If you haven’t yet seen the incredibly powerful documentary film, Most Likely to Succeed, I write today to humbly implore you to do so. To make it easy for those in Washington, D.C., Blyth-Templeton Academy is hosting a free screening at 7PM on Thursday, June 1st at the Miracle Theater in Capitol Hill (RSVP here). And for those not in D.C., hopefully you can find a screening near you here.
One of our fundamental beliefs at Blyth-Templeton Academy is that asking good questions is far more important that regurgitating correct answers. I love this movie because it rises above providing standard, ideological education answers and instead asks some of today’s most important questions about education, schooling, teaching and learning:
- “Over 100 years ago the United States went from one-room schoolhouses to the robust, industrial model we have now. It was a transformation that was nothing short of miraculous. Perhaps it’s time for another transformation?”
- “Right now we are attempting to educate a generation of kids who will work in jobs that have not been invented yet. They will be called on to solve problems in a world so complex we can’t even imagine it. How do you design a school system that prepares kids for that?”
- “While turning students into better collaborators, or having them think more critically might seem like a great idea, won’t changing a student’s approach to education this radically inhibit their ability to get into a good college?”
But more importantly, the film captures the questions, the humanity, and the uncertainty of today’s parents:
- “Do I want him to do well on the SAT? Why? To get into college? Well, why? I’ve had to really reexamine all of those things — and why do I want all the things that I want for him? Because it’s not like I’m only trying to get him into an Ivy League school or something. I’m really not. I want him to be happy. But I also don’t want him to have any doors closed.”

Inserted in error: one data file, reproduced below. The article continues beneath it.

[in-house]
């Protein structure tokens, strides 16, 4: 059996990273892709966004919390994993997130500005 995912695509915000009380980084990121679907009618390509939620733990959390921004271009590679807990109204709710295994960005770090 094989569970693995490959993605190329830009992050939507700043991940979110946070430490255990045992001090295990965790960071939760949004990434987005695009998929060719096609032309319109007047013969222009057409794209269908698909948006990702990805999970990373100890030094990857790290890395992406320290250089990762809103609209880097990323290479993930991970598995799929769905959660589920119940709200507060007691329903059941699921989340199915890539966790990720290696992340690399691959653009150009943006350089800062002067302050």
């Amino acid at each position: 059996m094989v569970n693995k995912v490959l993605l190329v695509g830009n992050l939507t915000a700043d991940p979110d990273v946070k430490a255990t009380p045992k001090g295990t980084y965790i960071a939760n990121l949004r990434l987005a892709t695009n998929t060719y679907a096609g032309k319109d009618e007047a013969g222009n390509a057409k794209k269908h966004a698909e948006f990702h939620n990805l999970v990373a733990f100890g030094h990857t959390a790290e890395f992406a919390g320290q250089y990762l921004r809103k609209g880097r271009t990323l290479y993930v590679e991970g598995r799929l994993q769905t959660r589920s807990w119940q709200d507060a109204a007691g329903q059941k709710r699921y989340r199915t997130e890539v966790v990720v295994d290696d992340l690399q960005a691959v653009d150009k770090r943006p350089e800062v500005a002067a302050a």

- “As I consider the kind of education I want for my own daughter, how do I predict what will give her the best shot at future happiness? At being successful — whatever that means?”
So what does it mean to be successful, and who really is most likely to succeed these days?! Blyth-Templeton’s “profile of a graduate” is my best answer, as we have designed our program to ensure that all graduates will:
- Understand their gifts and how they can use them in a way that brings them joy and serves others;
- Be confident in their abilities and prepared for post-secondary education, career, and life;
- Look at challenges as opportunities, not as obstacles;
- Be global citizens, as well as engaged and empathetic members of their communities;
- Think creatively and communicate effectively; and
- Be self-directed, lifelong learners.
So whether student success to you as a parent is for your child to get into a highly selective college, become highly skilled, or be happy, we believe that this need not be an either/or. We believe that the straightest line to all three is figuring out what motivates your child to love learning, developing a project or goal as unique as they are, and supporting them as they work to change the world.
Or perhaps better articulated by Sir Ken Robinson in the final minutes of Most Likely to Succeed, “Human resources are like the world’s natural resources — they are buried beneath the surface. If we find things that energize us — things that we love to do — you can’t keep us down.”
Clearly this film has energized me — and I wouldn’t implore you to see it unless I was as confident as I am that it will do the same for you. And when it does, please consider helping the film’s producers organize a screening in your community.
After all, it just might be a project that changes your world!